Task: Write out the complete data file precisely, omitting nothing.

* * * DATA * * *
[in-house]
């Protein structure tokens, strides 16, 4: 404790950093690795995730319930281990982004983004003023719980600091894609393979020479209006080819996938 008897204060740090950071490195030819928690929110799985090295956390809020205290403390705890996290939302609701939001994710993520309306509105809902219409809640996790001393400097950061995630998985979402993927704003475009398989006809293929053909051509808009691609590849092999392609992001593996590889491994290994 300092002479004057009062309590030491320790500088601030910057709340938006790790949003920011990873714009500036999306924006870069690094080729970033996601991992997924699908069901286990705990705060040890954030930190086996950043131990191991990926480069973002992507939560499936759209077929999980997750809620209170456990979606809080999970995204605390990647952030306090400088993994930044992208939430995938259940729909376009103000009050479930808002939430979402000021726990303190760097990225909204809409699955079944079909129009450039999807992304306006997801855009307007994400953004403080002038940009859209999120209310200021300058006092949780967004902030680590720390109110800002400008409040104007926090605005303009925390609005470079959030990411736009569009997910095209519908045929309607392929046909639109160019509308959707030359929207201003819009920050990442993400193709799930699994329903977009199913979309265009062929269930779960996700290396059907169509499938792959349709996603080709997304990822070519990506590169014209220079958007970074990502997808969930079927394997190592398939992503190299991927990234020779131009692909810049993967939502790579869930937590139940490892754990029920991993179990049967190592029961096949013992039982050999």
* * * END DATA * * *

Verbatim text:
[in-house]
């Protein structure tokens, strides 16, 4: 404790950093690795995730319930281990982004983004003023719980600091894609393979020479209006080819996938 008897204060740090950071490195030819928690929110799985090295956390809020205290403390705890996290939302609701939001994710993520309306509105809902219409809640996790001393400097950061995630998985979402993927704003475009398989006809293929053909051509808009691609590849092999392609992001593996590889491994290994 300092002479004057009062309590030491320790500088601030910057709340938006790790949003920011990873714009500036999306924006870069690094080729970033996601991992997924699908069901286990705990705060040890954030930190086996950043131990191991990926480069973002992507939560499936759209077929999980997750809620209170456990979606809080999970995204605390990647952030306090400088993994930044992208939430995938259940729909376009103000009050479930808002939430979402000021726990303190760097990225909204809409699955079944079909129009450039999807992304306006997801855009307007994400953004403080002038940009859209999120209310200021300058006092949780967004902030680590720390109110800002400008409040104007926090605005303009925390609005470079959030990411736009569009997910095209519908045929309607392929046909639109160019509308959707030359929207201003819009920050990442993400193709799930699994329903977009199913979309265009062929269930779960996700290396059907169509499938792959349709996603080709997304990822070519990506590169014209220079958007970074990502997808969930079927394997190592398939992503190299991927990234020779131009692909810049993967939502790579869930937590139940490892754990029920991993179990049967190592029961096949013992039982050999």